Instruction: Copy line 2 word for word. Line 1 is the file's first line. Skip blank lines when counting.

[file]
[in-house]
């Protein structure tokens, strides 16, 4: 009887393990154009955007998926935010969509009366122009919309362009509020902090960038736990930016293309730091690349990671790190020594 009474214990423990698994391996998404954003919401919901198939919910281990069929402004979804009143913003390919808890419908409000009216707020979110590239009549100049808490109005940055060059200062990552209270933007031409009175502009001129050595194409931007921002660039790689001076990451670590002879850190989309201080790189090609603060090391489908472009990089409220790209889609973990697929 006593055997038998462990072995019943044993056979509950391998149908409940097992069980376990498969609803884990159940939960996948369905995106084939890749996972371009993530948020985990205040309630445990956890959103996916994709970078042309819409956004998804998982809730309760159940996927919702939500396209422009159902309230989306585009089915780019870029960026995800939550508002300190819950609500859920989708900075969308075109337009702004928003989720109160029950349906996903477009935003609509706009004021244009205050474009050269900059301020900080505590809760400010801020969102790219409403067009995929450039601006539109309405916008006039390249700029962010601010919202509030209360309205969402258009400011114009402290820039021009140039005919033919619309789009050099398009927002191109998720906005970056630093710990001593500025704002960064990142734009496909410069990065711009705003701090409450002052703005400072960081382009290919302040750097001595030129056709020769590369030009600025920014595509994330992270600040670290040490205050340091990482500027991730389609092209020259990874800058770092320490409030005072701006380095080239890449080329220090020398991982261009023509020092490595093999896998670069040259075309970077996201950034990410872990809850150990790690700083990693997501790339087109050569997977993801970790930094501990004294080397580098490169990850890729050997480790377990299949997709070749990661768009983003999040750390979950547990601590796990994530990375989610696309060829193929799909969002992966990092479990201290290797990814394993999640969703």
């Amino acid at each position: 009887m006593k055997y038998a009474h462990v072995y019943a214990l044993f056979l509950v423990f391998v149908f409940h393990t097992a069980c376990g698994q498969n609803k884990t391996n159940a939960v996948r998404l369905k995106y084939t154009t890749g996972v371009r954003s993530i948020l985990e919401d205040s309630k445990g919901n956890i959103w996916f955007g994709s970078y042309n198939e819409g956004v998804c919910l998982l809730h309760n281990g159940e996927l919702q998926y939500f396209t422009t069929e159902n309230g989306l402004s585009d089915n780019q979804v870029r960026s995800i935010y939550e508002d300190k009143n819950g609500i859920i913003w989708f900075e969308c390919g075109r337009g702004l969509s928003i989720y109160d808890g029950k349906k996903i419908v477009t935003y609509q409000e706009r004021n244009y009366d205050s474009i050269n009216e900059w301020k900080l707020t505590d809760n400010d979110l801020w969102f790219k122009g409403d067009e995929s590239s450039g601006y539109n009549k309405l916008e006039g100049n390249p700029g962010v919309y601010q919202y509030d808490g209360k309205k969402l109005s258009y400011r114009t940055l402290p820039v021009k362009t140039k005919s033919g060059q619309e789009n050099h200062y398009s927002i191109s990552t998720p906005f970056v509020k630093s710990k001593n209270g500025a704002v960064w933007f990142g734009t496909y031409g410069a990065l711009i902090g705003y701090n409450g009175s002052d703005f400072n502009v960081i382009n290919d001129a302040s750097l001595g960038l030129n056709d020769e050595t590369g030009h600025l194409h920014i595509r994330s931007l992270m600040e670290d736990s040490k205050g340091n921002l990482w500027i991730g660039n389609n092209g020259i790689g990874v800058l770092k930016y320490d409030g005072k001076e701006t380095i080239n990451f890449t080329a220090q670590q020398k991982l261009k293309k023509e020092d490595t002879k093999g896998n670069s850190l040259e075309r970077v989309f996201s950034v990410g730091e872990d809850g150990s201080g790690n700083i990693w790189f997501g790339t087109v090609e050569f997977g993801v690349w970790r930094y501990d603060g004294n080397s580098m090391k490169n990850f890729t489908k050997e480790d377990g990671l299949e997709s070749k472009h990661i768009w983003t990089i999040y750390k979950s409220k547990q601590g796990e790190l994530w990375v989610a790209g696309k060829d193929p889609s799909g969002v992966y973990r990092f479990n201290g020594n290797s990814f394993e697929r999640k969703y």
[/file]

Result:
């Protein structure tokens, strides 16, 4: 009887393990154009955007998926935010969509009366122009919309362009509020902090960038736990930016293309730091690349990671790190020594 009474214990423990698994391996998404954003919401919901198939919910281990069929402004979804009143913003390919808890419908409000009216707020979110590239009549100049808490109005940055060059200062990552209270933007031409009175502009001129050595194409931007921002660039790689001076990451670590002879850190989309201080790189090609603060090391489908472009990089409220790209889609973990697929 006593055997038998462990072995019943044993056979509950391998149908409940097992069980376990498969609803884990159940939960996948369905995106084939890749996972371009993530948020985990205040309630445990956890959103996916994709970078042309819409956004998804998982809730309760159940996927919702939500396209422009159902309230989306585009089915780019870029960026995800939550508002300190819950609500859920989708900075969308075109337009702004928003989720109160029950349906996903477009935003609509706009004021244009205050474009050269900059301020900080505590809760400010801020969102790219409403067009995929450039601006539109309405916008006039390249700029962010601010919202509030209360309205969402258009400011114009402290820039021009140039005919033919619309789009050099398009927002191109998720906005970056630093710990001593500025704002960064990142734009496909410069990065711009705003701090409450002052703005400072960081382009290919302040750097001595030129056709020769590369030009600025920014595509994330992270600040670290040490205050340091990482500027991730389609092209020259990874800058770092320490409030005072701006380095080239890449080329220090020398991982261009023509020092490595093999896998670069040259075309970077996201950034990410872990809850150990790690700083990693997501790339087109050569997977993801970790930094501990004294080397580098490169990850890729050997480790377990299949997709070749990661768009983003999040750390979950547990601590796990994530990375989610696309060829193929799909969002992966990092479990201290290797990814394993999640969703």